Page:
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Oct / Nov 2016
Natural Born Thriller

WRITER: Danae Mercer

To lower its reliance on oil, Oman is betting on tourism. Billions are being invested into a burgeoning hospitality industry that’s actively shunning glitter and artifice for a more solid foundation of world-class service in spectacular settings. 

If you take a two-hour drive from the glitz and glamour of Dubai, moving first through Sharjah, then Fujairah, then cross a border into Oman, the road will turn from tarmac to rocks and dirt. The scenery will shift, with looming metallic buildings sinking into the sand and untouched mountains rising up. If still you continue, on through the northern Musandam Peninsula, where a fishing village waits and goats sometimes roam the beach, you’ll find the Six Senses Zighy Bay.


The Sultan Camel Race Cup is an annual festival in Oman that celebrates a traditional Arab sport.


There, as it has since 2008, the property waits like an oasis. Eighty-two luxury villas equipped with dusty bicycles outside and all the high-end comforts you can dream of hidden inside. A private butler can escort you on, if you wish to venture over to the spa or gym. As the sun sets, you can sit in a restaurant 293 metres above sea level with endless views, nibbling on sweet dates. And if you stare long enough, you might see a guest paraglide in – one of the resort’s several creative arrival options. The property is paradise as Oman does it best: natural, decadent, secluded and real.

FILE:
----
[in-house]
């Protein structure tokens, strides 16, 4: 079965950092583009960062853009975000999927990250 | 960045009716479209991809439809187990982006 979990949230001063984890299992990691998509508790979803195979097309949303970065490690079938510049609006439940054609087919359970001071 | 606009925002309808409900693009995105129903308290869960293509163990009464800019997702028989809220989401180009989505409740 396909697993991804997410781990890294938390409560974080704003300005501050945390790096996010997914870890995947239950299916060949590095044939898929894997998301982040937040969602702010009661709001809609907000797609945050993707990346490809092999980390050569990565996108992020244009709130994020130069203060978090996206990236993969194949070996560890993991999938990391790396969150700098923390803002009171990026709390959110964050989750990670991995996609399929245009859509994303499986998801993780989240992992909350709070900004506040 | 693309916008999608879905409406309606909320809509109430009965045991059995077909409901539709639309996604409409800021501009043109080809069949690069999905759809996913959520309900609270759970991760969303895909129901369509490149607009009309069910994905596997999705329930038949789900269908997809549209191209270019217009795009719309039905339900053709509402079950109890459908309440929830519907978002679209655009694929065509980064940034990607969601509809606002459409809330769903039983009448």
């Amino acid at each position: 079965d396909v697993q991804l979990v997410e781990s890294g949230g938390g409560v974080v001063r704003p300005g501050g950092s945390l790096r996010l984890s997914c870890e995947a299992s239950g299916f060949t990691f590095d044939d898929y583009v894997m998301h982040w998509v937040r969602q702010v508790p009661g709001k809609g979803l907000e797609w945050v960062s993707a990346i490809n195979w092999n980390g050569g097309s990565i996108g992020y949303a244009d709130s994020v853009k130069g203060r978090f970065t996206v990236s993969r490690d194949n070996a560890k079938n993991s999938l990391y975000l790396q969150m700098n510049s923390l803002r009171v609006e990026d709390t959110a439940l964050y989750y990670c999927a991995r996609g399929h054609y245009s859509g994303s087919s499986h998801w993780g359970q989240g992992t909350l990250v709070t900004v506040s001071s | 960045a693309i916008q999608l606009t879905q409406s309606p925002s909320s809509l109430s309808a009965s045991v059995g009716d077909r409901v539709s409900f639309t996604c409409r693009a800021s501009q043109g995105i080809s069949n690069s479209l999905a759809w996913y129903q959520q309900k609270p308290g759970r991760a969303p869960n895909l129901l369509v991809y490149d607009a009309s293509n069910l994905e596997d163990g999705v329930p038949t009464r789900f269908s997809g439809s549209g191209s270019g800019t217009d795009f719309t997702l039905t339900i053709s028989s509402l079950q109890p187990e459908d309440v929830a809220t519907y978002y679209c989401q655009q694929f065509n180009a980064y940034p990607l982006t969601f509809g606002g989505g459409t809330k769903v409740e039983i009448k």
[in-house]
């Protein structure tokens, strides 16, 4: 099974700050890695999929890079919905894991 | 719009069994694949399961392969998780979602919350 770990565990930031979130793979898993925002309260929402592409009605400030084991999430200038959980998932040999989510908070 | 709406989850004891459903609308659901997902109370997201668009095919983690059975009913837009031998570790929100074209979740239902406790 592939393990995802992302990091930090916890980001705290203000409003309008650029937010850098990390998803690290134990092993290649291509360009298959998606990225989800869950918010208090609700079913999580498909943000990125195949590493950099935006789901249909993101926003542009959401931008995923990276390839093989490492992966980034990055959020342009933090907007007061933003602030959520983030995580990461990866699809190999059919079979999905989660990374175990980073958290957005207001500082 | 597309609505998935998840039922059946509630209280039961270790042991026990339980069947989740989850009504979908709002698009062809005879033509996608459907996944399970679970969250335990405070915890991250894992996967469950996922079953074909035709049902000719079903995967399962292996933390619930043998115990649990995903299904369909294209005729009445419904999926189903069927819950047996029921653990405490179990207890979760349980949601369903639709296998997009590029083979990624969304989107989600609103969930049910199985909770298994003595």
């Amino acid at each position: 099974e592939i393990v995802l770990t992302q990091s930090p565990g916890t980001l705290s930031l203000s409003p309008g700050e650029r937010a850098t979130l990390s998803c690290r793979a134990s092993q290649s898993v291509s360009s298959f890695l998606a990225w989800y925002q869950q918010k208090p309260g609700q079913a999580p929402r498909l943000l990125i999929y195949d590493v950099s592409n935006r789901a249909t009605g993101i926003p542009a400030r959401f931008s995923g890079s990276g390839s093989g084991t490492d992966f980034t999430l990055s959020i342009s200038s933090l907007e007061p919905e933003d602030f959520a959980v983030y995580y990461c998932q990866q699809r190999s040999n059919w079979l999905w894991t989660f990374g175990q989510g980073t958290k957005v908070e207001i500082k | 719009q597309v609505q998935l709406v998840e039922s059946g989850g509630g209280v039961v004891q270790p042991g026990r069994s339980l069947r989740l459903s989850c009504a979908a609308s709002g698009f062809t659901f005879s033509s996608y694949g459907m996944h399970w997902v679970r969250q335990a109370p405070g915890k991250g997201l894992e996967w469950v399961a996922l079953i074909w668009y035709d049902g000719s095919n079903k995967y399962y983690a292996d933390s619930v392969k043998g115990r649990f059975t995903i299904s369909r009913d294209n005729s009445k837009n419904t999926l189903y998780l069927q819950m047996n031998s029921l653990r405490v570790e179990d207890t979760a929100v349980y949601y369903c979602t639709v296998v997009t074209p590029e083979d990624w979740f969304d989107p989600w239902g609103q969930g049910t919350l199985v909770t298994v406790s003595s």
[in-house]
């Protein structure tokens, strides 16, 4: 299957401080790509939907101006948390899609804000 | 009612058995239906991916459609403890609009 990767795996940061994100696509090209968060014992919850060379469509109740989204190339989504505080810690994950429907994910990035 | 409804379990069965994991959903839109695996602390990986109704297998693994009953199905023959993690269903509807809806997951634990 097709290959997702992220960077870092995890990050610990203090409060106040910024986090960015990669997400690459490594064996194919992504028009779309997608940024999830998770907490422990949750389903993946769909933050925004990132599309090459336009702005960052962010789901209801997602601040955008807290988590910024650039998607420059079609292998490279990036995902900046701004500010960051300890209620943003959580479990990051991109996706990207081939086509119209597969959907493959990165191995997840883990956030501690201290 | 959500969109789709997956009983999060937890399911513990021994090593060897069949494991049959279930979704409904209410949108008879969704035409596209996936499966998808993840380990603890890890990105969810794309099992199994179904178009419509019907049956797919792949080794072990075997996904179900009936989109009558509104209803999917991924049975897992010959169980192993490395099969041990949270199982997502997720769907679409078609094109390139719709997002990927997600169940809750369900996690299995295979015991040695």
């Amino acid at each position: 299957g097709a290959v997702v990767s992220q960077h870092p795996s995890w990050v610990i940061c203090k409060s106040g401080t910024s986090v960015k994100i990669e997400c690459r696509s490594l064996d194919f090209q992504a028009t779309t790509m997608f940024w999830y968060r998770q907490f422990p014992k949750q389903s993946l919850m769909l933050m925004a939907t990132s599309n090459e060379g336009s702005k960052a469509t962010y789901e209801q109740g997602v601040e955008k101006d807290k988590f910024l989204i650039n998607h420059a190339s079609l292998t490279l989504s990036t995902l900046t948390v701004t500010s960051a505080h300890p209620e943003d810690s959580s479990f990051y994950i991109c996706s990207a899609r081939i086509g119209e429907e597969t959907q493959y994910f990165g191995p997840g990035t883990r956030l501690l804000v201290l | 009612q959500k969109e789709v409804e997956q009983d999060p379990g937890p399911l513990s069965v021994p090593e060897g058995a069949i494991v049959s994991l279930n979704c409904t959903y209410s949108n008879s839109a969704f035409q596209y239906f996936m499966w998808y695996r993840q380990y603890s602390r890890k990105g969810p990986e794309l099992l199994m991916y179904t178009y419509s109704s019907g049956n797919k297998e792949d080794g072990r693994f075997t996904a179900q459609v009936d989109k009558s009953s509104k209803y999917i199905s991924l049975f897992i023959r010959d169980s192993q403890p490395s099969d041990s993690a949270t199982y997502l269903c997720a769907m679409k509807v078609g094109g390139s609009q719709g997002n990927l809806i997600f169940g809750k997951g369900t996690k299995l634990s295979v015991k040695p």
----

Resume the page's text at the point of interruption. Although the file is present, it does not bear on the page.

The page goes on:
Six Senses Zighy Bay has long been a favourite of luxury travellers in the know. The resort, along with several others – namely the minimalist Chedi in Muscat, the rustic Alila Jabal Akhdar high up in the Hajar Mountains, and the Ritz-Carlton’s Al Bustan Palace in Muscat – have been luring refined guests for years. Yet this ‘old guard’ of Omani luxury may soon face increased competition. As it pushes towards the future, the country is changing.